Tudor: Yow needs to make charmed hire to reach her goals

ctudor@newsobserver.comNovember 27, 2012 

N.C. State's Tom O'Brien talks with Athletic Director Debbie Yow during the first day of fall practice for N.C. State Tuesday August 3, 2010.

ETHAN HYMAN — ehyman@newsobserver.com

While you have to admire N.C. State athletics director Debbie Yow for setting a high football bar, it’s going to take something close to a charmed coaching hire for those goals to be accomplished.

After firing sixth-year coach Tom O’Brien on Sunday, Yow said the next coach should be someone capable of turning the Wolfpack into a top-25 program.

Senior offensive lineman Camden Wentz said Yow was more ardent in her discussions with the team. Wentz said Yow referred to a new coach who would bring in “Alabama-type talent.”

Almost nothing’s impossible in sports, but here’s an imposing to-do checklist of what would have to happen for the Wolfpack to get Alabama-type talent:

•  Overwhelmingly dominant in-state recruiting: Mack Brown, at North Carolina in the ’80s and ’90s, ruled in-state recruiting more than any North Carolina-based coach since the formation of the ACC in 1953.

So successful were Brown and his staff that it was rare for a top-10 in-state player to pick another school, even those from the SEC.

And yet, Brown never won an ACC title, much less a national championship. He had teams that finished 19th (1992 and ’93), 10th (’96) and sixth (’97) in the Associated Press final polls but couldn’t beat Florida State or land a spot in of the five major bowl games of that era.

Last year, six of the state’s top 10 recruits, according to Rivals.com, signed with SEC schools. Two others signed with Clemson. The top four picked Florida and Georgia, which hooked Raleigh running back Keith Marshall. North Carolina signed three players ranked in the top 20, Duke signed two. N.C. State signed four players ranked Nos. 22-30, according to Rivals. In the 2013 class, N.C. State has commitments from three players ranked Nos. 23-30. Raleigh’s Connor Mitch, the state’s top-rated quarterback prospect, signed with South Carolina.

•  Above-average recruiting in Virginia: Historically, N.C. State has had better luck finding players in Florida, South Carolina and at times Pennsylvania than in Virginia.

That situation needs to change dramatically. Recruiting Florida only gets more difficult each season and the suffocating shadow of the SEC shows no hint of relenting.

Virginia doesn’t have Florida-like talent in numbers, but the state is among the 10 or so most fertile in the nation.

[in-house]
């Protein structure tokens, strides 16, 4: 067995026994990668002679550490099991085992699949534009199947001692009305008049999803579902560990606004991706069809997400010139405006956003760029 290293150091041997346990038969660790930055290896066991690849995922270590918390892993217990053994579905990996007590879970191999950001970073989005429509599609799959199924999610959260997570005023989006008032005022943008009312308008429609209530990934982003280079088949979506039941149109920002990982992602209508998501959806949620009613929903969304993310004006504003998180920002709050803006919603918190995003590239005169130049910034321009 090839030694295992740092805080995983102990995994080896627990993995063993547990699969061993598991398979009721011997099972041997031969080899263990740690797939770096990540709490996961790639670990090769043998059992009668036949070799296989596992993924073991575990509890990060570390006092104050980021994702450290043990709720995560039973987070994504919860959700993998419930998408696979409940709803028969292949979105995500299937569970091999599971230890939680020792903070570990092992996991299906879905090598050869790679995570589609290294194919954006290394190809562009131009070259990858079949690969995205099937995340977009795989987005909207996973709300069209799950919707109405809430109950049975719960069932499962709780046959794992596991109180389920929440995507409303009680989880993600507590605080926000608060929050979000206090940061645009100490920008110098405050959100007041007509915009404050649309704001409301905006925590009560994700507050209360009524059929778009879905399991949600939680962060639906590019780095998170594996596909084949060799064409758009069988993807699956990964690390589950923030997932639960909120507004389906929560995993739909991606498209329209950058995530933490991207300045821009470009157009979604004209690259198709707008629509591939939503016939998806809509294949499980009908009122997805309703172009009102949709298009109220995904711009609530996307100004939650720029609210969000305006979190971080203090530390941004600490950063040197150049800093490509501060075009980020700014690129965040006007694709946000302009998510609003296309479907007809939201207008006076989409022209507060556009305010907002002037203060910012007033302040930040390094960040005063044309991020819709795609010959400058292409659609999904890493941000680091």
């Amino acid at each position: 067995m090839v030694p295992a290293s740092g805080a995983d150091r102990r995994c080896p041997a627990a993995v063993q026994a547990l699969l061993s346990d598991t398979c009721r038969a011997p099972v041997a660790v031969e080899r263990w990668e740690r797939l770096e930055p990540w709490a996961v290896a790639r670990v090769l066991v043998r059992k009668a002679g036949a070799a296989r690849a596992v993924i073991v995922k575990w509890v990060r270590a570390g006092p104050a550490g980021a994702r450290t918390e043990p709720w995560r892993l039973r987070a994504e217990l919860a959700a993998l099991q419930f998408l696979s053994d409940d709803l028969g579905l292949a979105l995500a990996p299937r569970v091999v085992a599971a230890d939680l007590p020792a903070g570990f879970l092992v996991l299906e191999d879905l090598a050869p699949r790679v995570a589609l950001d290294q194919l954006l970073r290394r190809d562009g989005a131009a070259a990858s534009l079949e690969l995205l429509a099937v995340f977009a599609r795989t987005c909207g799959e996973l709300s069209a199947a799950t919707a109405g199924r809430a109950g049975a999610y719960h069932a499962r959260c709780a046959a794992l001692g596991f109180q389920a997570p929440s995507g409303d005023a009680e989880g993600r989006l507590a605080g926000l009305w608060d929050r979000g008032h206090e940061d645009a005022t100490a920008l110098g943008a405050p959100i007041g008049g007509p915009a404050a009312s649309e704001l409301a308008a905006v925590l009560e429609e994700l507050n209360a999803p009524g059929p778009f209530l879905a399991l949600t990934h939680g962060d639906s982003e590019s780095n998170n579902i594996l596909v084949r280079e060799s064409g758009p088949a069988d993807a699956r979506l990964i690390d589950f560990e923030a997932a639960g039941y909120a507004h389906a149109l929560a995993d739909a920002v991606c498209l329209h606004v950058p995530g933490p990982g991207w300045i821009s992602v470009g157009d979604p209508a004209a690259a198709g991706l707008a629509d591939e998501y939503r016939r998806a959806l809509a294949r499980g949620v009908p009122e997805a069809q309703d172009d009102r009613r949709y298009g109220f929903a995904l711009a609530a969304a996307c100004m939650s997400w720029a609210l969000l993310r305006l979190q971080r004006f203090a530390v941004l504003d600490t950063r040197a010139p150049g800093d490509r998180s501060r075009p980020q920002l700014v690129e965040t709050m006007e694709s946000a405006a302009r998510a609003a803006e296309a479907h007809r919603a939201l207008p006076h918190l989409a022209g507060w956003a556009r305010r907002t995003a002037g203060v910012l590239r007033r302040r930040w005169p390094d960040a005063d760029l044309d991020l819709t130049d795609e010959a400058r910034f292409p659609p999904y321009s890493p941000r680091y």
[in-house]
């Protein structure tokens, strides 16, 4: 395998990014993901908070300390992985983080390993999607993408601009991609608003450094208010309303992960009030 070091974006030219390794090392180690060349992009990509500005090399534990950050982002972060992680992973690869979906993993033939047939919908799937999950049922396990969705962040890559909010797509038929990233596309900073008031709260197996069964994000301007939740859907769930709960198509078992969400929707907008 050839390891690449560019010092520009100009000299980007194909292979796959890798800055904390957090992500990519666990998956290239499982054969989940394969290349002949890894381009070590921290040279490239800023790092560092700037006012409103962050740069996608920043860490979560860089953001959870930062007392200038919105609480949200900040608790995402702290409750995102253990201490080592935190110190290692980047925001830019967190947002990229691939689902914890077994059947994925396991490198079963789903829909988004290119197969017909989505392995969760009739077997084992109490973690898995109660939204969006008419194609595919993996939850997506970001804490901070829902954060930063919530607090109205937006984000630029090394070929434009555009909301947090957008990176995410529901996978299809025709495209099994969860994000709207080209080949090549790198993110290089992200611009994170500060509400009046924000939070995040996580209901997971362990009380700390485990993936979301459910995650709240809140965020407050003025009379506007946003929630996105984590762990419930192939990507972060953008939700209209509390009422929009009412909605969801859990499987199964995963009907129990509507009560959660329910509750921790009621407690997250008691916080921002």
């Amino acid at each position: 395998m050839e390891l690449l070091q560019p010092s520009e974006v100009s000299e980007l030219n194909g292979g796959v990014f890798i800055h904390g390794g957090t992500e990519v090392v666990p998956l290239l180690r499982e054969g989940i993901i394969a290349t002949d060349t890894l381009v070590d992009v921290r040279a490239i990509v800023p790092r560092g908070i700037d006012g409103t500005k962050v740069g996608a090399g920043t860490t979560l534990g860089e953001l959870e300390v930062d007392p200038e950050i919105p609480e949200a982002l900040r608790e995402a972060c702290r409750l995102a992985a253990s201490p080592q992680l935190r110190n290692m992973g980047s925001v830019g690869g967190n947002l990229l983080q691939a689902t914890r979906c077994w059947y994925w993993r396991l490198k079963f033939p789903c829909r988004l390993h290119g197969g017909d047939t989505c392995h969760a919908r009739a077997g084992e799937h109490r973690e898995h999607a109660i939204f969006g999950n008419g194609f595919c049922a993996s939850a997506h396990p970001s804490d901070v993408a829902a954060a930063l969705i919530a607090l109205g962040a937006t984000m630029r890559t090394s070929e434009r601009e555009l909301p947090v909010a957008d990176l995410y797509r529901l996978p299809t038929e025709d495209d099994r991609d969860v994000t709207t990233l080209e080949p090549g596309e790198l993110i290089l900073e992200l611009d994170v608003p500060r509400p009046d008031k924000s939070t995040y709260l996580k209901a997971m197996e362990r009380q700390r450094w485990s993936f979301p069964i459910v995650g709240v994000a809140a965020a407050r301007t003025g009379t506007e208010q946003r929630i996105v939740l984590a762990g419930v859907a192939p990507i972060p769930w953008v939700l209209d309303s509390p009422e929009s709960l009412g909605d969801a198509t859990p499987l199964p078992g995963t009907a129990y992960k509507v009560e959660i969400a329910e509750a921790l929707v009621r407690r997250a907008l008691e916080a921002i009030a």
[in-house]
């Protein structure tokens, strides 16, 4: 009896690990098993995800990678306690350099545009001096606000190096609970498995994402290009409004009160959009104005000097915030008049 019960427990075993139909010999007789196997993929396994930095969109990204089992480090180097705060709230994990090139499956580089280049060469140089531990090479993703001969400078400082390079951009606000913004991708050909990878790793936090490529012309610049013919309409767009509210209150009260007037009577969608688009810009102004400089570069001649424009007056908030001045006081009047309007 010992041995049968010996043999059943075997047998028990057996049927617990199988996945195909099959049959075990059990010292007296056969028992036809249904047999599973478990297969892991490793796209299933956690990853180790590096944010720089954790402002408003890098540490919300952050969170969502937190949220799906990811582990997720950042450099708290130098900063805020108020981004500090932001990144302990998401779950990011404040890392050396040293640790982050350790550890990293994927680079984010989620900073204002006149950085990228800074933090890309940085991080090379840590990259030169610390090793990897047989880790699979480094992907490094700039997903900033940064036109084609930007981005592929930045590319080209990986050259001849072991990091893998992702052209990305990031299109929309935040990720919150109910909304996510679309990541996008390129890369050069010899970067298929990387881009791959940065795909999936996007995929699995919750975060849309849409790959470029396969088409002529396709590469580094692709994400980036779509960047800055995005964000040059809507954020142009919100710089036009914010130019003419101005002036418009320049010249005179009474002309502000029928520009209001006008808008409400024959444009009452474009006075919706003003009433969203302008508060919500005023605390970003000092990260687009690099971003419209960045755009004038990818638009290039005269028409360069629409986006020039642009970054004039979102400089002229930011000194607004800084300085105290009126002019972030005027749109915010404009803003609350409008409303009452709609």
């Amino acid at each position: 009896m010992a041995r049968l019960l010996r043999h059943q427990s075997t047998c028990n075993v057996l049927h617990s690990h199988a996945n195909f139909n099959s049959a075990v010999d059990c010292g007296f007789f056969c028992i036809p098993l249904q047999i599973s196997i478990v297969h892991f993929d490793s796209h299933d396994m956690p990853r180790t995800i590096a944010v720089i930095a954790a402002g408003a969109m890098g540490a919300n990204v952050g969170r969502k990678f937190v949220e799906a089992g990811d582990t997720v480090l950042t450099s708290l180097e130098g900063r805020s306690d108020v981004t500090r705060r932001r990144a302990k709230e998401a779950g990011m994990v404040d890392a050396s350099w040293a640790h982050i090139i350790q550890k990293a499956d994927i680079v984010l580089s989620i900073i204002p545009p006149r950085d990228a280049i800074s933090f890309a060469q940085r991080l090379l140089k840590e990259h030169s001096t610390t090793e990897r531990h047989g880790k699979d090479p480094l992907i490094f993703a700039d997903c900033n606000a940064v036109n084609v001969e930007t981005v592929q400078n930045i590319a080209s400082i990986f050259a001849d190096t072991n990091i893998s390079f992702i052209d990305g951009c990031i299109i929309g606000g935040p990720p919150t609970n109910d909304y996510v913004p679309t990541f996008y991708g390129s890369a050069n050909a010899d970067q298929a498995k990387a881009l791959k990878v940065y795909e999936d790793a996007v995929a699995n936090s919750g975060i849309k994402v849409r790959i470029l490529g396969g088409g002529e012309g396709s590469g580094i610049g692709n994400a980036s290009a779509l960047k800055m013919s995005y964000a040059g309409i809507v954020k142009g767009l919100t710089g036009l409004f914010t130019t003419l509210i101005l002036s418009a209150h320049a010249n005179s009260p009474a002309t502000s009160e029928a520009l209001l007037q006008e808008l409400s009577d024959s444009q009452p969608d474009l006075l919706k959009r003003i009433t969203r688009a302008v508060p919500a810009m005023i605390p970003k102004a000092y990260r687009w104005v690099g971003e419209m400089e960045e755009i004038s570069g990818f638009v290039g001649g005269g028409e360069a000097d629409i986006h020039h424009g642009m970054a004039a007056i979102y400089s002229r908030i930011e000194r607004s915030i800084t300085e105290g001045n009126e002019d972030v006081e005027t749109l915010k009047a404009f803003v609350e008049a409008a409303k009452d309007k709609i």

There was an expectation that O’Brien would improve the Wolfpack’s fortunes in Virginia and his final team certainly wouldn’t have finished 7-5 without quarterback Mike Glennon (Centreville, Va.) and defensive lineman Brian Slay (Ashburn, Va.), but there wasn’t another Virginian on the Wolfpack roster for Saturday’s final regular-season game.

The new Wolfpack coach will arrive at a time when Virginia Tech (6-6), Virginia (4-8) and Maryland (4-8) are down and North Carolina’s Larry Fedora isn’t yet entrenched in Virginia.

•  ACC success: The shortest route to national significance is for the program to win at least six league games each season. The Wolfpack has won six ACC games just five times, though, most recently in 1994. Since 1969, N.C. State has won five or more league games in consecutive seasons just once – in 1991 and 1992.North Carolina hasn’t won six league games since Mack Brown left in 1997. Duke hasn’t done it since Steve Spurrier left in 1989.

In a 12-game regular season, the math is simple – six conference wins and no worse than 3-1 in nonconference games. That adds up to 9-3, which would be enough for a top-25 ranking. That said, a 9-3 record would impress absolutely no one in Alabama’s Bryant-Denny Stadium.

But given the weak nature of ACC football, it shouldn’t take a great deal of talent and coaching to win six league games year after year. What’s more, the arrival of Pittsburgh and Syracuse almost surely will dilute the league’s football.

•  My suggestion: Al Golden of Miami – assuming, that is, he hasn’t been pulled into the Nevin Shapiro cesspool.

No one could have said this only two or three years ago, but N.C. State is a better football job now than Miami, and that’s while the Wolfpack has been an average team.

Golden, 43, has established that he can recruit, make solid hires, win games and maintain order even in the midst of a dumpster fire.

Yow probably has other people in mind – maybe one she’s already lined up – but Golden has to realize it’s only going to get worse where he is now.

Tudor: 919-829-8946

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